BaselWorld preview / Jacob Arabo exclusive / travel trends / philanthrocapitalism superyachts / Shamballa jewels / Ben Ainslie / Formula 1 / Richard Corrigan / motoring
000_Ad.indd 2 Shamballa_AstonGreenlake_Mar2012.indd 2
Explore the Energy of Creation
G/vs diamonds & 18K rose gold
108 New Bond Street | London W1S 1EF | Tel. 020 3372 0108 www.frostoflondon.co.uk
02/03/2012 2012-03-02 10:31 11.16
Engraved gold version of the first CORUM automatic baguette-shaped movement.
+44 (0) 1256 862 068
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Linear-winding automatic movement, 18K red gold case with sapphire crystal sides and back.
108 New Bond Street | London W1S 1EF | www.frostoflondon.co.uk
06/03/2012 09:52 10:23 01/03/2012
Panoramic Perspective by Sunseeker The Sunseeker 28 Metre Yacht
A global leader in the design and build of luxury motoryachts from 40 to 155 feet with a worldwide network of appointed distributors.
A very contemporary return to old traditional high-end standards FVa35 SUPERSONICO 5-minute Repeater SuperLigero Concept FRANC VILA exclusive calibre FV35 Limited edition of 88 pieces
“Not only mine, but a part of me”
Frost of London, +44 20 3372 0108 WWW.FRANCVILA.COM / INFO@FRANCVILA.COM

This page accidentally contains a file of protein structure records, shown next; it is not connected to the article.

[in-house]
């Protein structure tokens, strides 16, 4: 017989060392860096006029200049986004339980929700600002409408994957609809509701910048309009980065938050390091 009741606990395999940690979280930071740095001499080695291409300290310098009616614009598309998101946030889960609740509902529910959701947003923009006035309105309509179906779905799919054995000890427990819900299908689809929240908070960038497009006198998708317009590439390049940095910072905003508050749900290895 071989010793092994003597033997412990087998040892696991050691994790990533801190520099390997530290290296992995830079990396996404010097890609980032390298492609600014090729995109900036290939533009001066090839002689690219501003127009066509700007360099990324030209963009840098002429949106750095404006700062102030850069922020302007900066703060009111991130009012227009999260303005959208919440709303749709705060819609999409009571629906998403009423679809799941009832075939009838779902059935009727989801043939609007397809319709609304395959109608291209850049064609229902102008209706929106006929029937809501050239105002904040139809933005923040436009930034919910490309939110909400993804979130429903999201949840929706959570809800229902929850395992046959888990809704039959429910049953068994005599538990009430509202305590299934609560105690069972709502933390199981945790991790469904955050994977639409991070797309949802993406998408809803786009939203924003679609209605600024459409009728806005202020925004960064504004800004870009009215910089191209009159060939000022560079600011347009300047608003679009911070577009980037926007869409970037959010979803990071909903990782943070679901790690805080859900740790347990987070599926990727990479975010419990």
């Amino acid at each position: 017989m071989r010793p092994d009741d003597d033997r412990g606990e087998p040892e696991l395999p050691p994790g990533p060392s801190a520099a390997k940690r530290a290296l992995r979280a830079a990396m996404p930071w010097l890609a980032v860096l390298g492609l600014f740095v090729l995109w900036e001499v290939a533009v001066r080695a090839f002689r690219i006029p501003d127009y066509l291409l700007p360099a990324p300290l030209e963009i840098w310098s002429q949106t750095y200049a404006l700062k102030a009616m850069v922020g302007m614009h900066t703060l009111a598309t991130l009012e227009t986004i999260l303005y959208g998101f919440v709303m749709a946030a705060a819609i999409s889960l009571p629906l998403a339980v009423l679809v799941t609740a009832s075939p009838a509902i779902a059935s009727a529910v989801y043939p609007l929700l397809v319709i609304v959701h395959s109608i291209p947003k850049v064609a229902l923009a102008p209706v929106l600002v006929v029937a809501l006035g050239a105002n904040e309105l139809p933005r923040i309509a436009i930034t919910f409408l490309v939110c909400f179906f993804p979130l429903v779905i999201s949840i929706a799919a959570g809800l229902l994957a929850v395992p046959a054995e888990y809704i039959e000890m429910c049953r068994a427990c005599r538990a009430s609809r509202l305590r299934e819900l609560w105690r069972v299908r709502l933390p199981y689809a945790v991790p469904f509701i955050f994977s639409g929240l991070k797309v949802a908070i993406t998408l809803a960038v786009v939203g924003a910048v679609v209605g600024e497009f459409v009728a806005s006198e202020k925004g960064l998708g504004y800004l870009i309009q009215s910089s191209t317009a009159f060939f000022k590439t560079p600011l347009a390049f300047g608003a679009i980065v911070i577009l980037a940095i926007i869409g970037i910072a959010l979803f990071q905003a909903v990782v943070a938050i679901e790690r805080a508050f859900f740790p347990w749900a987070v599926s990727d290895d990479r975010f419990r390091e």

From the editor Welcome to the first edition of Tempus, the magazine for aficionados of quality timepieces and luxury living. As you’ll see, this is a watch magazine with a difference. A publication that celebrates the up and coming, nontraditional watch brands, as much as it does the established masters of the industry. In short, it’s a magazine for the new breed of watch enthusiast – someone for whom the style of their piece is as crucial as its complexity. Fine watches are universal; everyone appreciates a beautifully crafted timepiece. A recent trip to India epitomised this for me. It saw me attend, against my better judgement, a yoga retreat. We’ll draw a veil over my failed efforts to reverse years of bad posture and the handful of whining westerners who failed to ruffle the yoga teacher’s calm demeanour, much to his credit. After a day spent listening to constant carping about aching muscles, though, I wondered why he would do this job when, apparently, he’d already achieved spiritual nirvana. It was as he was getting changed after a class, that I noticed the flash on his wrist. A Rolex Submariner, no less. For a man used to being at one with the interconnectedness of our universe, it seemed fitting that his one concession to luxury was a miniature universe itself. Thankfully, we know that Tempus readers are under no such constraints. So read on, and discover the latest in all things luxe. Enjoy the issue.